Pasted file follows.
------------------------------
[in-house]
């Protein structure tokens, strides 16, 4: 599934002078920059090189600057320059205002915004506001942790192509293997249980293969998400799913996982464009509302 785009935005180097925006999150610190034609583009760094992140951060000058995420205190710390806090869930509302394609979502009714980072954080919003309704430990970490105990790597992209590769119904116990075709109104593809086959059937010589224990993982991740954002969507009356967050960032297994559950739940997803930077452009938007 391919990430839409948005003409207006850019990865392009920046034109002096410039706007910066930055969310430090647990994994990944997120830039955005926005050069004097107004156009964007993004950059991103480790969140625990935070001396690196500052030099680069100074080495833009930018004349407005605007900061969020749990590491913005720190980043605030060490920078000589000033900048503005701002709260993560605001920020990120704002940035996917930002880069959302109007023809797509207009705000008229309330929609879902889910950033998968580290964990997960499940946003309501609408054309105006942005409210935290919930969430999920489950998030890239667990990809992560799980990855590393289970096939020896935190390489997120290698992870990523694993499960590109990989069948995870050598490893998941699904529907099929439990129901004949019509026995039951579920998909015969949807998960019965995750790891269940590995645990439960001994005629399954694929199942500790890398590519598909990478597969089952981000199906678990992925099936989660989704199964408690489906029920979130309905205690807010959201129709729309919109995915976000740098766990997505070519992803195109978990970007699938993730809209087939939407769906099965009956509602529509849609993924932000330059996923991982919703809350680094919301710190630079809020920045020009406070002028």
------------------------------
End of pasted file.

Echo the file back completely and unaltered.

[in-house]
């Protein structure tokens, strides 16, 4: 599934002078920059090189600057320059205002915004506001942790192509293997249980293969998400799913996982464009509302 785009935005180097925006999150610190034609583009760094992140951060000058995420205190710390806090869930509302394609979502009714980072954080919003309704430990970490105990790597992209590769119904116990075709109104593809086959059937010589224990993982991740954002969507009356967050960032297994559950739940997803930077452009938007 391919990430839409948005003409207006850019990865392009920046034109002096410039706007910066930055969310430090647990994994990944997120830039955005926005050069004097107004156009964007993004950059991103480790969140625990935070001396690196500052030099680069100074080495833009930018004349407005605007900061969020749990590491913005720190980043605030060490920078000589000033900048503005701002709260993560605001920020990120704002940035996917930002880069959302109007023809797509207009705000008229309330929609879902889910950033998968580290964990997960499940946003309501609408054309105006942005409210935290919930969430999920489950998030890239667990990809992560799980990855590393289970096939020896935190390489997120290698992870990523694993499960590109990989069948995870050598490893998941699904529907099929439990129901004949019509026995039951579920998909015969949807998960019965995750790891269940590995645990439960001994005629399954694929199942500790890398590519598909990478597969089952981000199906678990992925099936989660989704199964408690489906029920979130309905205690807010959201129709729309919109995915976000740098766990997505070519992803195109978990970007699938993730809209087939939407769906099965009956509602529509849609993924932000330059996923991982919703809350680094919301710190630079809020920045020009406070002028």